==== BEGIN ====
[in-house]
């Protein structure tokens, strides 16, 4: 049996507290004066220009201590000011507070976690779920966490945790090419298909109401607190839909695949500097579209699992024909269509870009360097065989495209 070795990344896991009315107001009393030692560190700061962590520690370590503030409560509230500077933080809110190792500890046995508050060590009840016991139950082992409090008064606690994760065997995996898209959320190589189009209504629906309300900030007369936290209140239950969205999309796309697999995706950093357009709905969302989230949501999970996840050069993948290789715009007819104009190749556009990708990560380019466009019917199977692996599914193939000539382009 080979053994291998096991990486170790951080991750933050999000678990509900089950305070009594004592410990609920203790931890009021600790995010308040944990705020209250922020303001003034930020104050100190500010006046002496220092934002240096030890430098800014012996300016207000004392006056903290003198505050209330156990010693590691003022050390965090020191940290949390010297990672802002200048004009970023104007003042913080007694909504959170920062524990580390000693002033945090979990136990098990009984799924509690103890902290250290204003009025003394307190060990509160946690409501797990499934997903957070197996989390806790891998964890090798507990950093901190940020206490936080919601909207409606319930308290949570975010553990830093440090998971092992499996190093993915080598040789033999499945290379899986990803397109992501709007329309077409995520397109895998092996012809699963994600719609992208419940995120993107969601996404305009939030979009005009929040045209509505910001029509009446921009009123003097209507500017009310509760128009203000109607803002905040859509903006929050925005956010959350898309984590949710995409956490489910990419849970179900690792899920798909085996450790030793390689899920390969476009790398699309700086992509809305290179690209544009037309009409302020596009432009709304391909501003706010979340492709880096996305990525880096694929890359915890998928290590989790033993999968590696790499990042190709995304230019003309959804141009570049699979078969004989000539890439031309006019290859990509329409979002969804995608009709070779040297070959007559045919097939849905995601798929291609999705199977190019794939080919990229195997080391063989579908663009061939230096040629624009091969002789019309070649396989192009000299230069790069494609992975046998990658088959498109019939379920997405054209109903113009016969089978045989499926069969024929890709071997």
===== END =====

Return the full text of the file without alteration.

[in-house]
């Protein structure tokens, strides 16, 4: 049996507290004066220009201590000011507070976690779920966490945790090419298909109401607190839909695949500097579209699992024909269509870009360097065989495209 070795990344896991009315107001009393030692560190700061962590520690370590503030409560509230500077933080809110190792500890046995508050060590009840016991139950082992409090008064606690994760065997995996898209959320190589189009209504629906309300900030007369936290209140239950969205999309796309697999995706950093357009709905969302989230949501999970996840050069993948290789715009007819104009190749556009990708990560380019466009019917199977692996599914193939000539382009 080979053994291998096991990486170790951080991750933050999000678990509900089950305070009594004592410990609920203790931890009021600790995010308040944990705020209250922020303001003034930020104050100190500010006046002496220092934002240096030890430098800014012996300016207000004392006056903290003198505050209330156990010693590691003022050390965090020191940290949390010297990672802002200048004009970023104007003042913080007694909504959170920062524990580390000693002033945090979990136990098990009984799924509690103890902290250290204003009025003394307190060990509160946690409501797990499934997903957070197996989390806790891998964890090798507990950093901190940020206490936080919601909207409606319930308290949570975010553990830093440090998971092992499996190093993915080598040789033999499945290379899986990803397109992501709007329309077409995520397109895998092996012809699963994600719609992208419940995120993107969601996404305009939030979009005009929040045209509505910001029509009446921009009123003097209507500017009310509760128009203000109607803002905040859509903006929050925005956010959350898309984590949710995409956490489910990419849970179900690792899920798909085996450790030793390689899920390969476009790398699309700086992509809305290179690209544009037309009409302020596009432009709304391909501003706010979340492709880096996305990525880096694929890359915890998928290590989790033993999968590696790499990042190709995304230019003309959804141009570049699979078969004989000539890439031309006019290859990509329409979002969804995608009709070779040297070959007559045919097939849905995601798929291609999705199977190019794939080919990229195997080391063989579908663009061939230096040629624009091969002789019309070649396989192009000299230069790069494609992975046998990658088959498109019939379920997405054209109903113009016969089978045989499926069969024929890709071997």